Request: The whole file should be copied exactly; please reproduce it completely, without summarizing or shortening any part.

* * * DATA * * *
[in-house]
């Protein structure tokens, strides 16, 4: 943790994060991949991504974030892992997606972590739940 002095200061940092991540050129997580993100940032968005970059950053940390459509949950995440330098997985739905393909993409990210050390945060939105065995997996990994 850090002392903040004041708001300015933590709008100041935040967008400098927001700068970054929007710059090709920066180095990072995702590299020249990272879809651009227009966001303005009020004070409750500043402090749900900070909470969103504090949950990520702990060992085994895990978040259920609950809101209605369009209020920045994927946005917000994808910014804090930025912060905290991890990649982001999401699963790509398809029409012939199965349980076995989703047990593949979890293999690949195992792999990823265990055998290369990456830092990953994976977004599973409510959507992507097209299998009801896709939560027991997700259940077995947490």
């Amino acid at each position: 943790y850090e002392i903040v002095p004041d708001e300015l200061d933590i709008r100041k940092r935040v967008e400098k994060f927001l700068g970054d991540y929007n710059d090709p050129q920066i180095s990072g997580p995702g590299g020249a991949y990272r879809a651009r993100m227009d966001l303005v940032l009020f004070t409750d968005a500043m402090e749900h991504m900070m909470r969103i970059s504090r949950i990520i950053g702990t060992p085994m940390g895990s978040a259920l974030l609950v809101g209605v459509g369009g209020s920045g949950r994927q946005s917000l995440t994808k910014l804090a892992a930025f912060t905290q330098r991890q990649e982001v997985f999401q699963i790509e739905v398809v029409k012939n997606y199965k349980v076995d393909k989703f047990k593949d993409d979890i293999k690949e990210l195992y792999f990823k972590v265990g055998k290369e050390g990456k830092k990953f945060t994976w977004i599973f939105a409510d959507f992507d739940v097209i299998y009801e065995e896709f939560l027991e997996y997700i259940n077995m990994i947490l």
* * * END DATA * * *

[in-house]
């Protein structure tokens, strides 16, 4: 943790994060991949991504974030892992997606972590739940 002095200061940092991540050129997580993100940032968005970059950053940390459509949950995440330098997985739905393909993409990210050390945060939105065995997996990994 850090002392903040004041708001300015933590709008100041935040967008400098927001700068970054929007710059090709920066180095990072995702590299020249990272879809651009227009966001303005009020004070409750500043402090749900900070909470969103504090949950990520702990060992085994895990978040259920609950809101209605369009209020920045994927946005917000994808910014804090930025912060905290991890990649982001999401699963790509398809029409012939199965349980076995989703047990593949979890293999690949195992792999990823265990055998290369990456830092990953994976977004599973409510959507992507097209299998009801896709939560027991997700259940077995947490």
């Amino acid at each position: 943790y850090e002392i903040v002095p004041d708001e300015l200061d933590i709008r100041k940092r935040v967008e400098k994060f927001l700068g970054d991540y929007n710059d090709p050129q920066i180095s990072g997580p995702g590299g020249a991949y990272r879809a651009r993100m227009d966001l303005v940032l009020f004070t409750d968005a500043m402090e749900h991504m900070m909470r969103i970059s504090r949950i990520i950053g702990t060992p085994m940390g895990s978040a259920l974030l609950v809101g209605v459509g369009g209020s920045g949950r994927q946005s917000l995440t994808k910014l804090a892992a930025f912060t905290q330098r991890q990649e982001v997985f999401q699963i790509e739905v398809v029409k012939n997606y199965k349980v076995d393909k989703f047990k593949d993409d979890i293999k690949e990210l195992y792999f990823k972590v265990g055998k290369e050390g990456k830092k990953f945060t994976w977004i599973f939105a409510d959507f992507d739940v097209i299998y009801e065995e896709f939560l027991e997996y997700i259940n077995m990994i947490l």